Bamiyan Panorama

Bamiyan Panorama

Friday, May 17, 2013

Lion of Kabul recruited for 'clean and green' campaign

Lion of Kabul recruited for 'clean and green' campaign

Lion King character in Afghanistan
Keep it clean! Shir Sultan is a big hit with Kabul children

Once known as a city of gardens and abundant fruits, Kabul is fighting hard to maintain even a basic level of cleanliness, among its many other problems. Kabul municipality has now recruited a popular cartoon character to encourage children to keep the city clean and green.

Shir Sultan, or the Lion King, has been visiting schools in the Afghan capital to spread the message.

Needless to say, he is a big hit among 400 schoolchildren sitting in the playground of Abdul Ali Mustaghni school in the west of the city, where cheers and claps greet the cartoon character's every move.

The synthetic lion hits it off instantly with his audience when he asks them the question: "Who is a friend of Kabul?"

Hundreds of supportive hands go up in the air. Some children even stand up to express their commitment to the cause.

"I am going to be sending my son, Sher Bachcha, to this school," a pleased Shir Sultan announces to the further delight of his audience.

By pledging to be friends of Kabul, the children join the city's "Cleaning and Greening" campaign, and in so doing agree to be agents of change.
Decrepit sewer systems
The US Agency for International Development (USAID)-funded campaign was launched last year by Kabul's mayor, Muhammad Yunus Nawandish.

The idea is to encourage students to adopt hygienic habits and help civic authorities keep the city clean and green.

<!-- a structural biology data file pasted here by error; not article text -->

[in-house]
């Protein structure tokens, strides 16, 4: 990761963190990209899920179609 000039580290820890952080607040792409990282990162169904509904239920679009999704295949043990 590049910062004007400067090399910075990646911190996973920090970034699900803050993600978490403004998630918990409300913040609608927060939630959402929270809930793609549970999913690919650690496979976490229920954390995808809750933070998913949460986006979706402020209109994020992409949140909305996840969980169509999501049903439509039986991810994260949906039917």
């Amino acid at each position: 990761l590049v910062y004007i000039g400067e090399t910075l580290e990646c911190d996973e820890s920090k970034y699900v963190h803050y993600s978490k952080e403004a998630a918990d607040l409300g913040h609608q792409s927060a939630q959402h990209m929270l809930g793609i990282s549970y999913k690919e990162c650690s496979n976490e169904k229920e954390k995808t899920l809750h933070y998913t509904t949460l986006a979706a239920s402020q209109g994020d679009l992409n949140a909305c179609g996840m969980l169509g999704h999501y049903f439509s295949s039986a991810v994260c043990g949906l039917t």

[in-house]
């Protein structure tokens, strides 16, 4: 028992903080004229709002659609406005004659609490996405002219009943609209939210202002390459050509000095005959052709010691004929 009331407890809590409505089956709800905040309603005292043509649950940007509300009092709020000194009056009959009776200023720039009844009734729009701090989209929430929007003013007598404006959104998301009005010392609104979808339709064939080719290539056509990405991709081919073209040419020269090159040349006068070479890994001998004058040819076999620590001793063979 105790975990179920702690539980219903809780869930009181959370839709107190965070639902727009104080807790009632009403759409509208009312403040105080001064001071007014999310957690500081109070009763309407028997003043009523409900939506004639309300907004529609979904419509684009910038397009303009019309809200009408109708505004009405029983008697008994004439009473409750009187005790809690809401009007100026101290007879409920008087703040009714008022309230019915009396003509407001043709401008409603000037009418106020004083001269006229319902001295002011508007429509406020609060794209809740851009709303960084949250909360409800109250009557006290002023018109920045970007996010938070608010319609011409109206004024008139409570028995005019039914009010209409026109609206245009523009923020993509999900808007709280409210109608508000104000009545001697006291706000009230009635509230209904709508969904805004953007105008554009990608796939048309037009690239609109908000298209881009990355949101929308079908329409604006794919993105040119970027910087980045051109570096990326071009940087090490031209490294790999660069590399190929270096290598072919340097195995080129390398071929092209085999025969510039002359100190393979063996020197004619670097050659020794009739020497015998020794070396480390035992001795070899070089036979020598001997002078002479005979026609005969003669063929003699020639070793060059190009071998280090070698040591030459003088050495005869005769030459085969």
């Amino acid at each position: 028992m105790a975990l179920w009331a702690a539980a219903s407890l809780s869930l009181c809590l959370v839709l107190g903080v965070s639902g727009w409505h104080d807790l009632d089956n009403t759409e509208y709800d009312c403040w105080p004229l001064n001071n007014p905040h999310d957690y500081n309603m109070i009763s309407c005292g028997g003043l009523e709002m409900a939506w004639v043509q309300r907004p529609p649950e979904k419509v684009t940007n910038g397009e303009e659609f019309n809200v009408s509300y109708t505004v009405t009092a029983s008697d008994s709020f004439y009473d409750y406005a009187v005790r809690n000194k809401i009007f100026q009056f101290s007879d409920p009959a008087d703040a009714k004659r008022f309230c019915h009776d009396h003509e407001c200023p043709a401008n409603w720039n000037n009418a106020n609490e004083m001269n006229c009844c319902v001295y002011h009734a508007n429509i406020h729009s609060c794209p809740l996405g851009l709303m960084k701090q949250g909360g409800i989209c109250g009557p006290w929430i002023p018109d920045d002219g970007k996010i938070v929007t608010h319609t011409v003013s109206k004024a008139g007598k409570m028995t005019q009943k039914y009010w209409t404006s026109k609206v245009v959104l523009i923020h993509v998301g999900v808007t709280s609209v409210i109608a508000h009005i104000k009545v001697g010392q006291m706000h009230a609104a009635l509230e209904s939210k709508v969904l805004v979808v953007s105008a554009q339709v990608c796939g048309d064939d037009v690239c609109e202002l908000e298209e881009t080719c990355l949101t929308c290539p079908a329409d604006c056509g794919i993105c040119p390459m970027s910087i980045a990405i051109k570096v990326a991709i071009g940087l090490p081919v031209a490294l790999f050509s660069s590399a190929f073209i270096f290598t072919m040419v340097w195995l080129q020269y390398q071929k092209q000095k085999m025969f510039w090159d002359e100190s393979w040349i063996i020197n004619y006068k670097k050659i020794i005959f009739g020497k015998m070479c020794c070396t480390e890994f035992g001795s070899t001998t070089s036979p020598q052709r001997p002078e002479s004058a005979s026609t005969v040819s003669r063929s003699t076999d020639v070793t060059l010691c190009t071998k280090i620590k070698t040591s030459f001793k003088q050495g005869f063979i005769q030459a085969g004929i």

Kabul municipality staff cleaning the city
Kabul municipality faces huge challenges in its campaign to keep the city to keep the city clean

While Shir Sultan is the mascot of the campaign other tactics are also used to generate interest.

Colouring and story books are used to tell the pupils of the best ways to dispose of rubbish, the importance of washing hands and how to water trees.

Last year alone, Shir Sultan was directly introduced to more than 25,000 children, where he distributed about 180,000 story and colour books.

It is a campaign where there is no shortage of challenges - first and foremost Kabul does not have proper sewer systems.

Furthermore, the city's civic system is mostly in decay, eaten up by years of war and the neglect of the authorities.

At the same time the city's rapid pace of construction in recent years has robbed Kabul of much of its green cover, leaving its population of five million with few green spaces.

But the authorities say that things have improved in recent years.

"My aim is to have a dust-free Kabul," says Mayor Nawandish, never a man to avoid the toughest of challenges.

Officials at Kabul municipality hope that initiatives like the USAID one will ultimately help in restoring the city to its past glories.

An Afghan student
Farzad says that he is eager to know how to keep his home and school clean.

"We are educating children so that they spread the word in their families, among their friends." says Mohammad Sadiq Sediqi of Kabul municipality.

Because the scale of the challenge is so immense, it is easy to be sceptical about the prospects of such challenges ever succeeding.

But the enthusiasm among the children at the Abdul Ali Mustaghni school is infectious.

"What brings you here?" I ask Farzad, a sixth-grade student.

"I am here to listen and learn," he says with a glint in his eyes. "I want to learn how to keep my home, my school and my city clean."

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